Does Medicaid look at the date a deed is signed or the recording date regarding the 5 year “look back” period?

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Does Medicaid look at the date a deed is signed or the recording date regarding the 5 year “look back” period?

We set up an irrevocable trust 5 years ago; mom continued to live in the house until we sold it 2 1/2 years later.

Asked on June 19, 2012 under Estate Planning, New Jersey

Answers:

M.T.G., Member, New York Bar / FreeAdvice Contributing Attorney

Answered 9 years ago | Contributor

It is my understanding that the look-back periods are different in length, and in severity of penalty, depending on when the gift or transfer was made:
• For gifts or transfers she made before February 8, 2006, the look-back period is 36 months from the date your mother applies for Medicaid nursing home coverage. If her gift or transfer falls within this time, her period of ineligibility begins to run from the date of the transfer.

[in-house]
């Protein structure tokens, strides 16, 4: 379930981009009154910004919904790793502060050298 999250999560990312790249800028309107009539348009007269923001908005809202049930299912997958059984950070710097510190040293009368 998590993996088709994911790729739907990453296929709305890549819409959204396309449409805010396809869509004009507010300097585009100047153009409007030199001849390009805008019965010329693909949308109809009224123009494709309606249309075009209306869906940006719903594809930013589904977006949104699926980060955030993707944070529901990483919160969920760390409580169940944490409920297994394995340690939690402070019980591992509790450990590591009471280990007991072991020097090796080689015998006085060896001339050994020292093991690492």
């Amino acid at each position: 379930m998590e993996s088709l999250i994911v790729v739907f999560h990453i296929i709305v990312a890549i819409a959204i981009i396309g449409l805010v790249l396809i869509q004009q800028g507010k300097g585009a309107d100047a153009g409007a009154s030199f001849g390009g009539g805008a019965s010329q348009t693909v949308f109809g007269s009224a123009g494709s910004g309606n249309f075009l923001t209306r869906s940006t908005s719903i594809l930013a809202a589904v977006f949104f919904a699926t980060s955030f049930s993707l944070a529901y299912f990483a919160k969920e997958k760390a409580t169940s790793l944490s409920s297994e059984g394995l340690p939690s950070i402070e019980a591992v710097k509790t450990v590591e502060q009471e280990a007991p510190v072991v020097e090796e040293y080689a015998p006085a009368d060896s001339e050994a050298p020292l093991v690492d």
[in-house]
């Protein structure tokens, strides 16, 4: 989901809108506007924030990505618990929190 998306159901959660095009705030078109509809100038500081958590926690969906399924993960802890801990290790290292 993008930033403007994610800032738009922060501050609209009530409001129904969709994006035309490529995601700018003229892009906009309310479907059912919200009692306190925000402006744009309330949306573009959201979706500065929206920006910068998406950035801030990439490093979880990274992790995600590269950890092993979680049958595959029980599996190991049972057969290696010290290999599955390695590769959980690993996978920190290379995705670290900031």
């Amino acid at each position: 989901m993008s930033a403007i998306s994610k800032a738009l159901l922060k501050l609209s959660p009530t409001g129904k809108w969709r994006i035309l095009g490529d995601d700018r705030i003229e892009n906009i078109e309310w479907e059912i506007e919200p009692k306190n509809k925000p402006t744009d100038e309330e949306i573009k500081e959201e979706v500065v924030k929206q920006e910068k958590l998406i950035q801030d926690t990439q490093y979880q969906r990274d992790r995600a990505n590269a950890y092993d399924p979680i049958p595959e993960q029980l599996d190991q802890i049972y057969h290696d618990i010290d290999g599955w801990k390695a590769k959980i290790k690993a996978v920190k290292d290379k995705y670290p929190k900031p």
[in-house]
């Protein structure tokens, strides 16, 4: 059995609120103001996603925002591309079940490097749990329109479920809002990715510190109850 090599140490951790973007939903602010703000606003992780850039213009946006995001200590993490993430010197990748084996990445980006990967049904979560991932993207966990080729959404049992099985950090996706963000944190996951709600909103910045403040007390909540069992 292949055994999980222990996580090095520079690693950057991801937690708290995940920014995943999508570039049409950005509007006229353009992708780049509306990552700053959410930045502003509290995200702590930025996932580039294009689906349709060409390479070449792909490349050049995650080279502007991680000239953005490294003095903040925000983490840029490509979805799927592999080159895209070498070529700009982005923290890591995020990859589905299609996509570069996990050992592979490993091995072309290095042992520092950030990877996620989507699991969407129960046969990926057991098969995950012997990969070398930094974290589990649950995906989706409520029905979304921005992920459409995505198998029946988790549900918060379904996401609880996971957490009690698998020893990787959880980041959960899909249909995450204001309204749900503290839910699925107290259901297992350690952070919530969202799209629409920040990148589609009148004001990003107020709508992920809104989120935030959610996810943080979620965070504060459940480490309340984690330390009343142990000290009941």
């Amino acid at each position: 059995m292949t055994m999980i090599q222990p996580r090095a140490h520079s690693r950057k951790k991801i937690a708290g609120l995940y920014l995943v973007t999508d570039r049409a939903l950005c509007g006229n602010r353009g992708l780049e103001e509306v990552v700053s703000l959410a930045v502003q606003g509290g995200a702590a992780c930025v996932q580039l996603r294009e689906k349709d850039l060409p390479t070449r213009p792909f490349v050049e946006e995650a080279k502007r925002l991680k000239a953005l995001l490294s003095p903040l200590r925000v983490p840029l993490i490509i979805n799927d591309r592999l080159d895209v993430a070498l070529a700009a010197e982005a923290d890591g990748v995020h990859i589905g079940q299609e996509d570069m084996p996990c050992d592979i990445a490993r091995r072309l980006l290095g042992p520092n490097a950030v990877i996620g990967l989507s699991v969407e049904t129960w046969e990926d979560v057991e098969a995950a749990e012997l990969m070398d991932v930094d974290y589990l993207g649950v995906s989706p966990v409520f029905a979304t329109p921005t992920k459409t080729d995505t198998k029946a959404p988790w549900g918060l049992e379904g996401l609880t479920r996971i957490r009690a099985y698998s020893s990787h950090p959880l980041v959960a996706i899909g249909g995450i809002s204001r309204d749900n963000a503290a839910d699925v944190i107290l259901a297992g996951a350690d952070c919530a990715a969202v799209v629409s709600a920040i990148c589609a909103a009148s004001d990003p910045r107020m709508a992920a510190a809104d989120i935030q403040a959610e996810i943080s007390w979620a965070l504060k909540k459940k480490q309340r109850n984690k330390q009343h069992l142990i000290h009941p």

• For gifts or transfers your mother made on or after February 8, 2006, the rules are much tougher. The look-back period for transfers made after this date is 60 months from the date of your mother's Medicaid application. And if a less-than-full-value transfer falls within this time, the period of ineligibility begins from the date of your mother's application for Medicaid coverage (NOT from the date of the transfer, as under the earlier rule).

However, the Spreme Court in New Jersey has rules as follows in H.K v The State of New Jersey::

"....the transfer of the property occurred on the date on which H.K. executed the deed and the property was conveyed to her children and accepted by them. A deed, the court holds, does not need to be recorded in order to pass title. Instead, the court is satisfied to rely on “a simple credibility call made by an ALJ against the backdrop of well-established common law principles of real estate conveyance.”

Good luck.


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